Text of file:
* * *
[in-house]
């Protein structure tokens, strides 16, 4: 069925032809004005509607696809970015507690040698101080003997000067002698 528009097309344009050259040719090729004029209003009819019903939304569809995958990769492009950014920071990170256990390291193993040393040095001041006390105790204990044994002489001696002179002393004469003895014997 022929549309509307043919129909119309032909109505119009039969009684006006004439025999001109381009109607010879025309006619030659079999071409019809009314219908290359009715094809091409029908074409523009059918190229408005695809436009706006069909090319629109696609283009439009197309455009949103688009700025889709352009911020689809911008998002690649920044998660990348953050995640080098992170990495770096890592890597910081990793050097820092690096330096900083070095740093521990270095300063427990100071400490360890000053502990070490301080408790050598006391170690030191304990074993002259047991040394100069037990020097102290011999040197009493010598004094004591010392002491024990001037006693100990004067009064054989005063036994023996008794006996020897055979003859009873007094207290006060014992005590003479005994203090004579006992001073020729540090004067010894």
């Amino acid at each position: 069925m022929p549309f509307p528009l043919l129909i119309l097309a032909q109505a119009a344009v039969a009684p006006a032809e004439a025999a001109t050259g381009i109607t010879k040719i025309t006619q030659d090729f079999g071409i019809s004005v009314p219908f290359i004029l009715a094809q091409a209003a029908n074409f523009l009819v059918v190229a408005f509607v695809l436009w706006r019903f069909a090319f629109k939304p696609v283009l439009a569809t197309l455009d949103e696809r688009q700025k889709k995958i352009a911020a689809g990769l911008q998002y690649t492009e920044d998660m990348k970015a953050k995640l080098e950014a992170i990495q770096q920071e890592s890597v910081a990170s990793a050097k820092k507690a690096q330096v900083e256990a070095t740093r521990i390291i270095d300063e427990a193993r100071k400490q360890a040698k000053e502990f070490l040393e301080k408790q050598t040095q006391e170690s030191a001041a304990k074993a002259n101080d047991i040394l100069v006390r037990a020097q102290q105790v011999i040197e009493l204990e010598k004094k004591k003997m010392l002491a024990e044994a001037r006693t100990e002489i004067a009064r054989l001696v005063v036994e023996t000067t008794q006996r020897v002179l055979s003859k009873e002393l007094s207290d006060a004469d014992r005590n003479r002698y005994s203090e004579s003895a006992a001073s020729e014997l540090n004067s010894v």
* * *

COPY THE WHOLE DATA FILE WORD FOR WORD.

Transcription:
[in-house]
């Protein structure tokens, strides 16, 4: 069925032809004005509607696809970015507690040698101080003997000067002698 528009097309344009050259040719090729004029209003009819019903939304569809995958990769492009950014920071990170256990390291193993040393040095001041006390105790204990044994002489001696002179002393004469003895014997 022929549309509307043919129909119309032909109505119009039969009684006006004439025999001109381009109607010879025309006619030659079999071409019809009314219908290359009715094809091409029908074409523009059918190229408005695809436009706006069909090319629109696609283009439009197309455009949103688009700025889709352009911020689809911008998002690649920044998660990348953050995640080098992170990495770096890592890597910081990793050097820092690096330096900083070095740093521990270095300063427990100071400490360890000053502990070490301080408790050598006391170690030191304990074993002259047991040394100069037990020097102290011999040197009493010598004094004591010392002491024990001037006693100990004067009064054989005063036994023996008794006996020897055979003859009873007094207290006060014992005590003479005994203090004579006992001073020729540090004067010894």
């Amino acid at each position: 069925m022929p549309f509307p528009l043919l129909i119309l097309a032909q109505a119009a344009v039969a009684p006006a032809e004439a025999a001109t050259g381009i109607t010879k040719i025309t006619q030659d090729f079999g071409i019809s004005v009314p219908f290359i004029l009715a094809q091409a209003a029908n074409f523009l009819v059918v190229a408005f509607v695809l436009w706006r019903f069909a090319f629109k939304p696609v283009l439009a569809t197309l455009d949103e696809r688009q700025k889709k995958i352009a911020a689809g990769l911008q998002y690649t492009e920044d998660m990348k970015a953050k995640l080098e950014a992170i990495q770096q920071e890592s890597v910081a990170s990793a050097k820092k507690a690096q330096v900083e256990a070095t740093r521990i390291i270095d300063e427990a193993r100071k400490q360890a040698k000053e502990f070490l040393e301080k408790q050598t040095q006391e170690s030191a001041a304990k074993a002259n101080d047991i040394l100069v006390r037990a020097q102290q105790v011999i040197e009493l204990e010598k004094k004591k003997m010392l002491a024990e044994a001037r006693t100990e002489i004067a009064r054989l001696v005063v036994e023996t000067t008794q006996r020897v002179l055979s003859k009873e002393l007094s207290d006060a004469d014992r005590n003479r002698y005994s203090e004579s003895a006992a001073s020729e014997l540090n004067s010894v």